I’d been thinking about something similar before Fred’s blog, and I’ve been thinking about it on-and-off ever since. It’s come to the forefront of my mind again recently because of Cortex Prime. Cortex Prime is a modular game system, so players (and especially GMs) need to have a solid understanding of what the traits in their games mean and why they’re there. (Cortex Prime is also why I’m using ‘traits’ as a generic term for rated stats that you pick when you need to roll or resolve something.)

I now believe that, contrary to what Fred wrote in his blog post, traits don’t pose a question for players to answer: they pose two questions, which players answer at different times. As well as the in-the-moment questions when players pick the trait they’ll use, there’s another question, posed even earlier, when the players establish the ratings of the traits on their character sheets.

In this blog, I’ll look at what these two questions are and what they mean, then give example questions for the main trait types in use today (and some new ones!). Hopefully this will be useful for GMs working out how to make their Cortex Prime campaign, as well as game designers more broadly. Let’s get to it!

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Sailing the 7th Sea is exciting but choppy

7th Sea (2nd edition) cover

7th Sea (second edition) by John Wick Presents is a roleplaying game of swashbuckling and sorcery in a fantasy version of 17th century Europe. I’m currently running a short campaign. The players and I are having fun, but I’ll probably never run it again and one of the players who had intended to run it himself has been put off from doing that. Some of the mechanics are great and powerful additions to the RPG designer’s toolbox; in other places the core rules feel unclear and frustrating, putting a burden on the GM to make rulings.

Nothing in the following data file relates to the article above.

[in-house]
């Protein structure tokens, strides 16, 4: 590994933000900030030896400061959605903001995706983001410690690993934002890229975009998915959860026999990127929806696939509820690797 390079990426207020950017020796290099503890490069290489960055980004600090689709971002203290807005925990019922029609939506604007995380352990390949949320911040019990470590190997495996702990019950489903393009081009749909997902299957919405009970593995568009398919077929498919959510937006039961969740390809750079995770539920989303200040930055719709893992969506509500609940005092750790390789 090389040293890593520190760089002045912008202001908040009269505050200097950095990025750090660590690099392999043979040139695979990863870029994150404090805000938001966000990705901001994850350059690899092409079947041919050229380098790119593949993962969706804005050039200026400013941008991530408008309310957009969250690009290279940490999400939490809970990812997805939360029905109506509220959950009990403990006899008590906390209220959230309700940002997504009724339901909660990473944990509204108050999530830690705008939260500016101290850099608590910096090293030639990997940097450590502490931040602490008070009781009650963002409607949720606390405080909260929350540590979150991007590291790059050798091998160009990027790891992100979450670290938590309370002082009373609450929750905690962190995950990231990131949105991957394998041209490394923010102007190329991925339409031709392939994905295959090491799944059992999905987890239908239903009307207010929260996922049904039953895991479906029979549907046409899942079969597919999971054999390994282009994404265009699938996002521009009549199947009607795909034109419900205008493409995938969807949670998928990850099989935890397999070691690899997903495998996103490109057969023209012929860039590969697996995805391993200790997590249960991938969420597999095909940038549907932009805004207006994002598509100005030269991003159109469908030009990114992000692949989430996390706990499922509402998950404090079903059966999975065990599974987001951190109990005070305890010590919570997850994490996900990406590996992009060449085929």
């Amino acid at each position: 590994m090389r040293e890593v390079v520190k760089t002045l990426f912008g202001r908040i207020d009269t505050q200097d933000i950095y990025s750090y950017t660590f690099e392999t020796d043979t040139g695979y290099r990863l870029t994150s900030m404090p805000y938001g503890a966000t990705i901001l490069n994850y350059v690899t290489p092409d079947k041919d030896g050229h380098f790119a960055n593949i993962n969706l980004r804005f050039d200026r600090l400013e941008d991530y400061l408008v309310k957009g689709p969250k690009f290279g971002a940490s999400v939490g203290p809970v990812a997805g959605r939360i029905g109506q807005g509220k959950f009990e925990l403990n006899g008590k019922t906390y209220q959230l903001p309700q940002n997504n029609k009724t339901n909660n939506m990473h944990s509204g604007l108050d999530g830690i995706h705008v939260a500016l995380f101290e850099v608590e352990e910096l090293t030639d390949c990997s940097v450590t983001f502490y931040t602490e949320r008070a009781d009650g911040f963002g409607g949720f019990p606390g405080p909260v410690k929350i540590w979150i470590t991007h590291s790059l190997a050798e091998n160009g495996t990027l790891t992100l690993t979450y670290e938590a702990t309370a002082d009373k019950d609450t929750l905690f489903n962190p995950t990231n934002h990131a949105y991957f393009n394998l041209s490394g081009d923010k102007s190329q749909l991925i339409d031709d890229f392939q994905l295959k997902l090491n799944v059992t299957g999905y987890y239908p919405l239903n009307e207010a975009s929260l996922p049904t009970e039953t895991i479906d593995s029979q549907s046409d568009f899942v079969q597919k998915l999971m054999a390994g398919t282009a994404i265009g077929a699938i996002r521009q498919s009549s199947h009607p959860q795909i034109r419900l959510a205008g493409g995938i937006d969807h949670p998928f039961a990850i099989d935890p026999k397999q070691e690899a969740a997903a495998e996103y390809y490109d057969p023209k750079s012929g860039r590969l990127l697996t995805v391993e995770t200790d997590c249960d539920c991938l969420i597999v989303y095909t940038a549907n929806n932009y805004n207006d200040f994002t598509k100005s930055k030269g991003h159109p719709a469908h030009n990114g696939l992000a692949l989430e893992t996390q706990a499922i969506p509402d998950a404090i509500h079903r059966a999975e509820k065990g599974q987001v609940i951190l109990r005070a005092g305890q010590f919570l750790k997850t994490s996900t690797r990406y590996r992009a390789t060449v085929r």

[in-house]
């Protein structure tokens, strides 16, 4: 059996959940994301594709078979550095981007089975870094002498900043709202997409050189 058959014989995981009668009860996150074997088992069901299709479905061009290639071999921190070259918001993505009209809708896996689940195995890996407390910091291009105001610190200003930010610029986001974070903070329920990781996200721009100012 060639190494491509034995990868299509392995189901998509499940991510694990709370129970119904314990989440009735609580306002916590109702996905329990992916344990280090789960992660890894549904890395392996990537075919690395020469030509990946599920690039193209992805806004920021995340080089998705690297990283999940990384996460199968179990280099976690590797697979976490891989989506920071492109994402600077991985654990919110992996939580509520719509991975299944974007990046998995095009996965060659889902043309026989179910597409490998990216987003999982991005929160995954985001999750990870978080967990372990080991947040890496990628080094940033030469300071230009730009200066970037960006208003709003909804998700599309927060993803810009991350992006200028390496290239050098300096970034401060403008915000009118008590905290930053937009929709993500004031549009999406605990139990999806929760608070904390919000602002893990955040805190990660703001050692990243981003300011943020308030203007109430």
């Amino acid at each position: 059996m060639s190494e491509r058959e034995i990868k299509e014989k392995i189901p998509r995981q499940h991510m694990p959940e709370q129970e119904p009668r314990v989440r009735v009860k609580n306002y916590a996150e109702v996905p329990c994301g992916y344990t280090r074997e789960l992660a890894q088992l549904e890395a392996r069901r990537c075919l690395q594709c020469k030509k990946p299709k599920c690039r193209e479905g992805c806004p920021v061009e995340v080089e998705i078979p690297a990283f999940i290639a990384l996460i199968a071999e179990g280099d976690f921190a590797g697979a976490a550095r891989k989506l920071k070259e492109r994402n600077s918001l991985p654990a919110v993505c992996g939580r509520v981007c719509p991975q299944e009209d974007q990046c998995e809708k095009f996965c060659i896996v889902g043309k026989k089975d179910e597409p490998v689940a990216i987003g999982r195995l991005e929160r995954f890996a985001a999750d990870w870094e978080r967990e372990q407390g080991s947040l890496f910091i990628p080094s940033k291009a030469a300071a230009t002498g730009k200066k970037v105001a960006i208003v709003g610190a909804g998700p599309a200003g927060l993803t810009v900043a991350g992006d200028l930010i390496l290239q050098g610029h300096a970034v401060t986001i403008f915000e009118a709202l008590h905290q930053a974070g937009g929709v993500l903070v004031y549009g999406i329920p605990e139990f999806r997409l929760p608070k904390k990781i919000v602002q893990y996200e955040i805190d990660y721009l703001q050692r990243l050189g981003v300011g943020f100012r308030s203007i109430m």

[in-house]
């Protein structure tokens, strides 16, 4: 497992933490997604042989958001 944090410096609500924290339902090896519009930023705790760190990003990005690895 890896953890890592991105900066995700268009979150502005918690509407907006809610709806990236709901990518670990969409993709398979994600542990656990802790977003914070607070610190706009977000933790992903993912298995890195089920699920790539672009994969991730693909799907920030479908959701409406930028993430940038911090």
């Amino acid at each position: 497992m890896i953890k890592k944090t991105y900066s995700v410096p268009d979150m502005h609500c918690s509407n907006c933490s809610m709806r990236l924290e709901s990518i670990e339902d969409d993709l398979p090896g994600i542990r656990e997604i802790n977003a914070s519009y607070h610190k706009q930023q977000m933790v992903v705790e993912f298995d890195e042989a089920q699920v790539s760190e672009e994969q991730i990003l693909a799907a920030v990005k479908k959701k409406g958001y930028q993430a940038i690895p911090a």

This isn’t a thorough review of the game (Rob Donoghue has you covered if that’s what you want), but it is a look at some specific areas that I feel are worthy of greater attention. First up is Stories, and players taking the helm for their own development.

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I bought the Nobilis and Chuubo Bundle of Holding

Cover of Chuubo's Marvelous Wish-Granting Engine

After weeks of umming and erring, I finally bought the Nobilis and Chuubo Bundle on Bundle of Holding, featuring the games Nobilis and Chuubo’s Marvelous Wish-Granting Engine by Jenna Katerin Moran.

It’s not that I wasn’t sure of the games’ worth. On the contrary, it’s because I well understand the quality and beauty and ingenuity of these games that I considered buying the bundle, despite already owning both of the games. Chuubo’s Marvelous Wish-Granting Engine, the one that I’ve played before, is unlike any other roleplaying game I’ve ever tried, and the scope of the ideas it can add to a game designer’s toolbox is immense.

I bought the bundle because I hope the Chuubo supplements will help me sort through a few issues that are holding me back from running another Chuubo’s campaign. I really want to, but some relatively minor things are in the way, like the need to provide and use large amounts of stationery props (the Quest and Issue cards). I got some advice on this on Google+, so I might have eventually got round to doing it again regardless, but this Bundle is a prompt to dive back into this (occasionally mindblowing) game and see if I can sort through it.

Even without playing, there are so many great game mechanics in these games that can be lifted out and used in other places. That’s what I did recently with the emoting rules in my blog post on Revealed Emotionality in roleplaying games, but there is so much more gold to mine in these pages.

To make a long story short, there are only two days left on the Bundle of Holding. If you don’t have these games already, this is an excellent opportunity to get them at a bargain price. If you own them, maybe it’s time to give them another look. I’m planning to do just that.

There’s beauty here. Share it.